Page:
The COVID-19 pandemic has been hard on the economy, but not every sector’s experience has been the same. In fact, some members of the finance industry have seen an uptick in business
During the pandemic, 57% of consumers said they prefer to bank online. In the survey’s 2019 edition, slightly fewer than half of those polled said the same.
Some increase in digital banking might be expected, given social distancing guidelines. What’s surprising is just how many trends are converging to boost online banks:
More Consumers Are Switching to Online Banking
Right now, every public outing represents a risk. Visiting a brick-and-mortar bank when virtually every financial chore can be done online simply doesn’t make sense.
For most banking needs, all you need is an app-managed debit card. Without setting foot in a bank, you can access ATMs, transfer money to friends, and track your expenses. Aside from safe deposit boxes and notary services, it’s tough to see how physical banks can differentiate themselves at a time like this.
What’s more, consumers who make the switch are unlikely to shift back as soon as the pandemic is over. Switching barriers are high in the financial sector, so traditional banks may lose some of their customers to digital banks for good.
Online Banks Already Follow Social Distancing
Brick and mortar banks are scrambling to retrain employees, order masks and sanitizer, develop new procedures, and educate concerned customers. Those pressures are taking a toll on customer-brand relationships, employees, and revenue.
While in-person banks must adjust to social distancing practices, online banks already exceed those standards. That’s given them an edge with wary consumers. Not visiting a public space whatsoever is safer than wearing a mask, after all.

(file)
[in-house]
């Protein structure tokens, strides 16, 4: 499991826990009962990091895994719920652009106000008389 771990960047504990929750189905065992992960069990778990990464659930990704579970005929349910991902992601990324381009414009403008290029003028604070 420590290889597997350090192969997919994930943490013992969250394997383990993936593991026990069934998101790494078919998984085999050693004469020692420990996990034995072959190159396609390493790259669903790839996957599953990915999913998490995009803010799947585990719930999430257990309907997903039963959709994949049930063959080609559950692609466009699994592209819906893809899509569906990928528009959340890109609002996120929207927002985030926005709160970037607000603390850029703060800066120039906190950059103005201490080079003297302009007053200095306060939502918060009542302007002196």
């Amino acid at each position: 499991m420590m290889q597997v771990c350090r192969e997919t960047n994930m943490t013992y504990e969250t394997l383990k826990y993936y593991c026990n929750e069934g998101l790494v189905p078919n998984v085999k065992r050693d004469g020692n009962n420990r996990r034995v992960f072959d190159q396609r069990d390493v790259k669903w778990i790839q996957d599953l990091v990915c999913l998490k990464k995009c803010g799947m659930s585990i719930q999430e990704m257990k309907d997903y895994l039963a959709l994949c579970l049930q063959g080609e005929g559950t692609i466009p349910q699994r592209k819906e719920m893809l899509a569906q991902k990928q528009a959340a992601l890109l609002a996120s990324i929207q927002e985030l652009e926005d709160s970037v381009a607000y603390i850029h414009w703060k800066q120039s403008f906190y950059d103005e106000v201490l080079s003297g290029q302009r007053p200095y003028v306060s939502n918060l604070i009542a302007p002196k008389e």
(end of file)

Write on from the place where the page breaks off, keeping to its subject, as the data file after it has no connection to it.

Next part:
Online Banks Have a Head Start Against Traditional Banks
Thanks to legacy systems and higher operational costs, many brick-and-mortar banks dragged their feet on digital transformation. Now they’re trying to play catch-up as demand for online banking has skyrocketed.
Digital banks can’t operate without their technological ducks in a row. That’s why their online customer experience tends to beat traditional banks. When bugs do crop up, online banks are typically quick to fix them.
Online Banks Are More Cost-Effective
Right now, businesses across the board are pinching pennies. Because of all the infrastructure they have to manage, traditional banks are having a tougher time tightening their belts than their online peers.
Fewer costs — which translate to better rates for customers — have always been the greatest strength of digital banks. Aside from having fewer operational costs to worry about, digital banks also benefit from lower customer service costs because most customers who bank online opt for self-service.
The result is a flywheel effect: Cost-conscious customers are embracing online banks to save money, which gives those banks a bigger customer base — which ultimately reduces customers’ costs further because those costs are spread across a larger pool.
As challenging as COVID-19 has been, it’s proven fertile ground for online banks. Whatever the post-pandemic future holds for the finance industry, it’s a good bet that digital banking will be the default.